If your BMI falls below 30, it does not automatically disqualify you from bariatric surgery. A BMI of 30 is typically considered the threshold for medical necessity. To determine your current BMI, you can utilize our bariatric surgery calculator.

Yes, it is advised to stop taking NSAIDs at least 7 days before the scheduled surgery. NSAIDs are classified as blood-thinners, and ceasing their usage helps reduce the risk of excessive bleeding during the procedure.

Absolutely, it is essential to cease smoking for at least 30 days before the procedure. This applies to all forms of nicotine intake, including patches, nicotine gum, and nicotine vaping (except for 0% nicotine vape, which is permissible). Nicotine in any form can impede healing and lead to complications such as leaks.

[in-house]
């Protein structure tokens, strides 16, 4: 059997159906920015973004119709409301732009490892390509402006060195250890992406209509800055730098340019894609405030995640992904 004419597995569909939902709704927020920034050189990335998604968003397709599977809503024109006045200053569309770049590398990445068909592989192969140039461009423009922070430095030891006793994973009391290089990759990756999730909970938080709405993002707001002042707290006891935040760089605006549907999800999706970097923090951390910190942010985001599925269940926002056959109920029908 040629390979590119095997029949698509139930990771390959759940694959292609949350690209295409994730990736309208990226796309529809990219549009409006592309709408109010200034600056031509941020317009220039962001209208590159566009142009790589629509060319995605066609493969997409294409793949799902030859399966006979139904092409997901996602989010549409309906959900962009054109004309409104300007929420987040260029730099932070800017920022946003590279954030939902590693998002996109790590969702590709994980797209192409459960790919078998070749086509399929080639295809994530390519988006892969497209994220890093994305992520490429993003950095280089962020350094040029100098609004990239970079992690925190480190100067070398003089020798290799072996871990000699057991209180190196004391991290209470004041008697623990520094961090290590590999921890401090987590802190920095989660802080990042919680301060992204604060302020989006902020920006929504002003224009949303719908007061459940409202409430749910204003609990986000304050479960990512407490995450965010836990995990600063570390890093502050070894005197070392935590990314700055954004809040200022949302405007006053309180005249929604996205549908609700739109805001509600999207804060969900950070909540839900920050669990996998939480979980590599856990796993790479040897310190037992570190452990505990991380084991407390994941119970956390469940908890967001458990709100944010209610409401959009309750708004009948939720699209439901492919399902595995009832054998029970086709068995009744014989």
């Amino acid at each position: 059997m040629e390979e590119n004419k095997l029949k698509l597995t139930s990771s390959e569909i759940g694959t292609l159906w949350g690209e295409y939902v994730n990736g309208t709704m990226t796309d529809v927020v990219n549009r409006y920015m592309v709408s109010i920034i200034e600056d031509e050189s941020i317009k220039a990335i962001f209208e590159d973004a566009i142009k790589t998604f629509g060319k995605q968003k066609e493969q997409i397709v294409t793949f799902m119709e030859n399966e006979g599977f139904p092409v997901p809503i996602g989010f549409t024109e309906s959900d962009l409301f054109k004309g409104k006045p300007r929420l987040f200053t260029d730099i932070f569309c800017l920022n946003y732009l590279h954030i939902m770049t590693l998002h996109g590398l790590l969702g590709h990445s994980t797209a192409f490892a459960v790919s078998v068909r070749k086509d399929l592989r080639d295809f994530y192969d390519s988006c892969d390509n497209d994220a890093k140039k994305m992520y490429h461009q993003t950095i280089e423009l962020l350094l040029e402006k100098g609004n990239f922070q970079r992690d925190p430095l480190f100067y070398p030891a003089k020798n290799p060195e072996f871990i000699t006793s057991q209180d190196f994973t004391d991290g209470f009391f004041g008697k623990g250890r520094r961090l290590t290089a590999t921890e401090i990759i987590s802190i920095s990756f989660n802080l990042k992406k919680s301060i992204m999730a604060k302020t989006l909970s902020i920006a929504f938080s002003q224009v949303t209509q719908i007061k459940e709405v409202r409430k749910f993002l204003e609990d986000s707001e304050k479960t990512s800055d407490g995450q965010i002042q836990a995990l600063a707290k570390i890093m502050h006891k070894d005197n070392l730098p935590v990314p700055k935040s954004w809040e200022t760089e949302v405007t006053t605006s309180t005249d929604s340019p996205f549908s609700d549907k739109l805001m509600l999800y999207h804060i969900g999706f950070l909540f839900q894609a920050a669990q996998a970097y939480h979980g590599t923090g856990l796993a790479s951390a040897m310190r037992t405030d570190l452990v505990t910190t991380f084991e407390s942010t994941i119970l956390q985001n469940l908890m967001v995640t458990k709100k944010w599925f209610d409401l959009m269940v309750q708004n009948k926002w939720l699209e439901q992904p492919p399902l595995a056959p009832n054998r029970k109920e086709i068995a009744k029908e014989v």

It’s also crucial to abstain from smoking for a minimum of 4 weeks after the surgery. Smoking during the post-operative period can increase the risk of clotting and hinder the healing process.

Yes, it is recommended to stop taking these medications at least 7 days prior to the scheduled surgery. Hormones, including those found in birth control, are considered blood-thinners. Stopping their usage helps minimize the risk of excessive bleeding during the surgical procedure.

Yes, it is recommended to stop taking these substances at least 7 days prior to the scheduled surgery. Vitamins, herbs, and supplements are not regulated by the FDA, and there is limited research on their effects on surgery and clotting. Some of these substances may have blood-thinning properties, which can increase the risk of bleeding during the surgical procedure.